Finally, we added new hardware (classic nickel pulls and some fun blue and green knobs), filled the dresser with little onesies and lots of diapers, and put a changing pad on top.
We used this DIY nursery dresser in E’s bedroom until last summer, when it was time to move it into Baby T’s room. We kept the black color and just changed out the top knobs to coordinate with his nursery decor.
Which brings us back to our search for a new dresser for E and her big-girl clothes. We planned to put a toddler bed in her bedroom where the old dresser used to be, so the new dresser would have to go against the opposite wall and be small enough to fit in a narrow space between the closet door and a heating vent.
New dresser and inspiration
We looked around at retail stores, thrift shops, and on local online resale boards for dressers that might fit the bill. Our requirements were:
- Solid, sturdy wood construction with smooth-rolling drawers
- A width less than 32 inches, to fit between the closet door frame and the vent cover
- Simple design with clean lines that we could customize with some DIY love
- Budget-friendly – we wanted to spend less than $100 on this entire project (including furniture purchase and DIY supplies)
After considering many different options, we decided on the Tarva 3-drawer chest from Ikea:
The Tarva is a nice size that’s very user-friendly for Toddler E – she’s able to reach all the drawers to access her clothes, which is important as we encourage her to be more independent. It’s narrow enough to fit in the 32-inch wide space we have available between her closet door and heating vent. We also liked its strong and solid wood frame and its smooth-rolling drawer mechanism, making it sturdy but easy for little arms to open and close.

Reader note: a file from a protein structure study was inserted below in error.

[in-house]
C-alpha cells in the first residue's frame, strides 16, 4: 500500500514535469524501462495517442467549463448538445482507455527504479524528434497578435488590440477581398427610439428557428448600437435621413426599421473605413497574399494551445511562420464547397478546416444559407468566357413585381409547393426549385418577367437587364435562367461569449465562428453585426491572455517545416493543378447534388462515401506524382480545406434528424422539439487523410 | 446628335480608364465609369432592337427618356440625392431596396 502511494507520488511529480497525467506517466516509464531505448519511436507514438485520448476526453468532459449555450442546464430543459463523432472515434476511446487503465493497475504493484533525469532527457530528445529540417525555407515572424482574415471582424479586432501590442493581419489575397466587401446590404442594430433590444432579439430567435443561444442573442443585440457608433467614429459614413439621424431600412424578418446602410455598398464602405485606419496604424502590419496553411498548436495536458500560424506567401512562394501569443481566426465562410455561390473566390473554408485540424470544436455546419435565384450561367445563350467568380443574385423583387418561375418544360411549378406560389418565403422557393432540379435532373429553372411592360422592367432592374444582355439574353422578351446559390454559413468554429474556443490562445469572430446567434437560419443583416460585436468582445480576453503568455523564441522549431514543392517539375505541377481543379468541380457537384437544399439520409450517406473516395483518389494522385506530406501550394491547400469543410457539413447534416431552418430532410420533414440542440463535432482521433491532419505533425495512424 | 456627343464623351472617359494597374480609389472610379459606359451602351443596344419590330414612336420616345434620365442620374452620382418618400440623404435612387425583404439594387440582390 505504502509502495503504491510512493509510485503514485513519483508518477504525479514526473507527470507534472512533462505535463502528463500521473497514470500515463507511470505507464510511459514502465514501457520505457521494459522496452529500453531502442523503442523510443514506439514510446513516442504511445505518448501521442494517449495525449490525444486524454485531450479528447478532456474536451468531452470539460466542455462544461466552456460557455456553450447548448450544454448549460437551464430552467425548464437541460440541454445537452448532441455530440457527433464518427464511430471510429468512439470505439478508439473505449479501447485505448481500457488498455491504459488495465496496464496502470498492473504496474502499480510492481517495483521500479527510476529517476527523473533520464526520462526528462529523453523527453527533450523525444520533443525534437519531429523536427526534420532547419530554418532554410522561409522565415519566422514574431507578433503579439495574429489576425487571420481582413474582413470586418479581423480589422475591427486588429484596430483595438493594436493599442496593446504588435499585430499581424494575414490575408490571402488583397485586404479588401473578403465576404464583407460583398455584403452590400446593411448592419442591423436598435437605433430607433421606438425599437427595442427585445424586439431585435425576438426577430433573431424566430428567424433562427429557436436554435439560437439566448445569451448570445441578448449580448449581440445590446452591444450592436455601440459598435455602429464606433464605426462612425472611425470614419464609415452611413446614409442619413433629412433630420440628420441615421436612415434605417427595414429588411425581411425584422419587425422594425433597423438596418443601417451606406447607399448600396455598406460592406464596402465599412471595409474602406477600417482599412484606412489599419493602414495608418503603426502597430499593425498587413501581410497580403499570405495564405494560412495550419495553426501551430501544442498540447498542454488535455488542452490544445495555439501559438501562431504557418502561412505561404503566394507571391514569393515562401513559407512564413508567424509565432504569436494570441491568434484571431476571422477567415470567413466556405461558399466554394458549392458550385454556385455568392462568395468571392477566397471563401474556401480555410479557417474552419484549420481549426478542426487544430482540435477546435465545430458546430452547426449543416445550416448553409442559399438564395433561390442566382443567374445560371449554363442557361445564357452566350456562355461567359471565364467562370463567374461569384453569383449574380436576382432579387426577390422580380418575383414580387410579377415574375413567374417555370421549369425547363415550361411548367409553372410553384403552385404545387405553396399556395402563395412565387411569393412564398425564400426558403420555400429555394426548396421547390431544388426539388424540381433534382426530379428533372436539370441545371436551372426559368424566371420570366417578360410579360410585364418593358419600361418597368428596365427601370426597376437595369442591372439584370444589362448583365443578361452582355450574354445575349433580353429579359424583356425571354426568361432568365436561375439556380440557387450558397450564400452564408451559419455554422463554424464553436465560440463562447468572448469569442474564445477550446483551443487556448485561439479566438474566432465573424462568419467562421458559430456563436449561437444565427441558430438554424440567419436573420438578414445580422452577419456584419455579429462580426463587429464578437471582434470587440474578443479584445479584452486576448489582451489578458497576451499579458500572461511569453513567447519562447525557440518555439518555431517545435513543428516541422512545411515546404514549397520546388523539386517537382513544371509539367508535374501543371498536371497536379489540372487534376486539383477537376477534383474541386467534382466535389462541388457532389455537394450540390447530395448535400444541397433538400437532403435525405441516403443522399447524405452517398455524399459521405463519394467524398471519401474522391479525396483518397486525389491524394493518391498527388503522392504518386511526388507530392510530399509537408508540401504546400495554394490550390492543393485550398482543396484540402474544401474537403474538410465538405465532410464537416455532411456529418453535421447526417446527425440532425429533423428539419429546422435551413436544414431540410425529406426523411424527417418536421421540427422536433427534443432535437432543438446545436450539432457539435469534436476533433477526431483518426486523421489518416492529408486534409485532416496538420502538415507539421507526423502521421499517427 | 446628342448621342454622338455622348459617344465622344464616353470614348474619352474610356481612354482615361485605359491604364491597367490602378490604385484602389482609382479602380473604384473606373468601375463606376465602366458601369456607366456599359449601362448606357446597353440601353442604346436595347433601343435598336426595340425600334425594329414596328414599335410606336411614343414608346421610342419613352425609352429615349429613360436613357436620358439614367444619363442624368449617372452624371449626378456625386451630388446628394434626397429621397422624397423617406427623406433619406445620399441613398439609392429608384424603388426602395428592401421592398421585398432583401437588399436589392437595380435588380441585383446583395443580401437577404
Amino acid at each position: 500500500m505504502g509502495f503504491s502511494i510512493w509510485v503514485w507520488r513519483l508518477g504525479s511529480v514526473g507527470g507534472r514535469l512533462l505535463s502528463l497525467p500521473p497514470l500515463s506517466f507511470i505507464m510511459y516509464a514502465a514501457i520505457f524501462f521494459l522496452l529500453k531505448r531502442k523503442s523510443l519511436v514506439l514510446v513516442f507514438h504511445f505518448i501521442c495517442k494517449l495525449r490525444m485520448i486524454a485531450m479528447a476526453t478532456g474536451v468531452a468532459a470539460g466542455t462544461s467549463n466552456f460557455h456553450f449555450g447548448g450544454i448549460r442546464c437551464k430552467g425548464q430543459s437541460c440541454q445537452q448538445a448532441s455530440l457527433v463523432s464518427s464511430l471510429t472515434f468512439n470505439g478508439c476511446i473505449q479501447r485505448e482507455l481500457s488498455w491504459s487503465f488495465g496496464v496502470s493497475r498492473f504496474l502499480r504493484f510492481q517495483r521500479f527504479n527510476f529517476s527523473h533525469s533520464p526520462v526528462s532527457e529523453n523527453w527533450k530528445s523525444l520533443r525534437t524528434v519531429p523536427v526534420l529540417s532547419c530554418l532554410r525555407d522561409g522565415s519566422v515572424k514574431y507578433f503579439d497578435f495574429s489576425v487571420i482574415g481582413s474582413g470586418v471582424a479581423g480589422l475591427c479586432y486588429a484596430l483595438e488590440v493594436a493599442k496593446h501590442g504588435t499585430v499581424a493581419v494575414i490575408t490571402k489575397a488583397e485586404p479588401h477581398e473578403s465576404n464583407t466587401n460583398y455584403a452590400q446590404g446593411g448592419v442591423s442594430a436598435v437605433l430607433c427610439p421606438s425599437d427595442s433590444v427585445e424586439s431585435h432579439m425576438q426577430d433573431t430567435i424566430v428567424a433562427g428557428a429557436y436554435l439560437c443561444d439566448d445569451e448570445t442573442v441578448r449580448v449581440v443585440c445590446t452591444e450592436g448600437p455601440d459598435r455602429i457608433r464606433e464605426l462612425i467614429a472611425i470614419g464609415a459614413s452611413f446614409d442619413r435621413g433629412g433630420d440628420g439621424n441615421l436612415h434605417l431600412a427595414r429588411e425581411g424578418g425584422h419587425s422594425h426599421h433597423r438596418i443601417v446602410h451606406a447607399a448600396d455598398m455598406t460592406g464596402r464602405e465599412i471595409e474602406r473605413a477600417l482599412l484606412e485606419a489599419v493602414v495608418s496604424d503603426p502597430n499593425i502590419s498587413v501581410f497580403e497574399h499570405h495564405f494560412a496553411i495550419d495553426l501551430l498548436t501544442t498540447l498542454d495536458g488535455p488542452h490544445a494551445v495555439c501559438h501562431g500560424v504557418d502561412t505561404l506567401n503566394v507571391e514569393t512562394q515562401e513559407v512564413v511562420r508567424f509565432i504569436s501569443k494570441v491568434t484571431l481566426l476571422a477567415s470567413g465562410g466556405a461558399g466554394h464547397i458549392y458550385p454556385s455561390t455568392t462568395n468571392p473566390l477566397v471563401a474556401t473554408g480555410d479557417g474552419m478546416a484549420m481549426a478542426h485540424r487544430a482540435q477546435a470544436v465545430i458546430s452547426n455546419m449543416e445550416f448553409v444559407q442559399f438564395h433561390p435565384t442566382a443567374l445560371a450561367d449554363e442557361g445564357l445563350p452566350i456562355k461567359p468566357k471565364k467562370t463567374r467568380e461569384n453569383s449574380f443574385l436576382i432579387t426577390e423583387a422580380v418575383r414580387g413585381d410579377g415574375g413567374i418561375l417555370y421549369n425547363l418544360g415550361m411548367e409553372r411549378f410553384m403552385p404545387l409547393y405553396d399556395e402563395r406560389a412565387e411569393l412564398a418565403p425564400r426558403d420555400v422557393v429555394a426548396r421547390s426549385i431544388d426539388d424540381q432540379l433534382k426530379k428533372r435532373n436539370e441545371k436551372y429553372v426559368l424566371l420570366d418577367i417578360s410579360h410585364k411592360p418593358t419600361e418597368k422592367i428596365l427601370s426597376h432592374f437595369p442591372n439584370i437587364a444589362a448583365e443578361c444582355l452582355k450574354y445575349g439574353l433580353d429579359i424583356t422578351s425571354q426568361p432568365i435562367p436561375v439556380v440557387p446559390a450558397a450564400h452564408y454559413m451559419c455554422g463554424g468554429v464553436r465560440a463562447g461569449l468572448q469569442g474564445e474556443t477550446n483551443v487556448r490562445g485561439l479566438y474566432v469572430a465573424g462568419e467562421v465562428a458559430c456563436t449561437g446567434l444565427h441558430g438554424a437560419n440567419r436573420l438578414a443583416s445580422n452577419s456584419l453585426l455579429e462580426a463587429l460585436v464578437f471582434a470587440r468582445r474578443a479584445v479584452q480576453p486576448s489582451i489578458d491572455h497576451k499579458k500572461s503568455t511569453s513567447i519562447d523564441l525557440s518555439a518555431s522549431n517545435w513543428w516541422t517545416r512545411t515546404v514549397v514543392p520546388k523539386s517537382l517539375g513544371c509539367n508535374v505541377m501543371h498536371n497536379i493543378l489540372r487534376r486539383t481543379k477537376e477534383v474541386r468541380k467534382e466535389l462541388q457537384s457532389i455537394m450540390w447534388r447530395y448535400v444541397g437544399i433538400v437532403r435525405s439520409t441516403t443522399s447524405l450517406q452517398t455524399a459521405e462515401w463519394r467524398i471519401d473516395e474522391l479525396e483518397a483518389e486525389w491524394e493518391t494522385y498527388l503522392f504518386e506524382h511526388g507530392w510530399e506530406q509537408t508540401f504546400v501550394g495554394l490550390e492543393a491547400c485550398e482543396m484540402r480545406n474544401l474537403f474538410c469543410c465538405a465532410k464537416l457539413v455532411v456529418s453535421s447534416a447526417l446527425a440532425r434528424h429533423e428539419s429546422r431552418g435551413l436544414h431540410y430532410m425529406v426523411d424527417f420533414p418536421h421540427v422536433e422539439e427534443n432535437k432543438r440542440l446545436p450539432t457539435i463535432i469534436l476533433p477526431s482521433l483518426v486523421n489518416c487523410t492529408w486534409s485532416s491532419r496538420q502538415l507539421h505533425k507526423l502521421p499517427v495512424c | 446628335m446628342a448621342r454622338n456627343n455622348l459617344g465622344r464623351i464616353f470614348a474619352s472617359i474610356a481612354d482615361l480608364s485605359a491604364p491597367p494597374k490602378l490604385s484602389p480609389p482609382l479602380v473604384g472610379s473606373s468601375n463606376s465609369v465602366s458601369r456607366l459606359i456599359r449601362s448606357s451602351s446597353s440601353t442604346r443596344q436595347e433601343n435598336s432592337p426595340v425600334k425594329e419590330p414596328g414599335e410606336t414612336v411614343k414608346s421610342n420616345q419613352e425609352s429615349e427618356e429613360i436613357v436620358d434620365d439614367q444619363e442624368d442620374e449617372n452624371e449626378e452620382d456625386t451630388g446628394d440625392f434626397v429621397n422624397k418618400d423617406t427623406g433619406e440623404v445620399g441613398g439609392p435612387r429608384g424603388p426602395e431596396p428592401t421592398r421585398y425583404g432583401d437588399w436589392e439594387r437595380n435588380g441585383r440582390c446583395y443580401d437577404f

And of course, I immediately started thinking about how we could customize it for her new room design.
There are tons of Tarva design hacks out there – it’s the perfect base for DIY customization with its simple shape and clean lines – but I didn’t want to go too crazy with this piece. I really liked the idea of a stain/paint combination – dark wood around the case to match the dark wood bed frame, and white drawer fronts for a fresh contrast to keep it from feeling dark and heavy. I found some inspiration photos, showed John, and we both thought this look would fit really well with the toddler’s other room elements.
It’s a sophisticated but classic style that looks timeless. We didn’t want anything too trendy or cute or age-specific that might be dated in a few years (like a pink princess theme – yikes!), but this dark-stain-white-paint design is so fresh and simple that it should easily coordinate with any future room decor changes.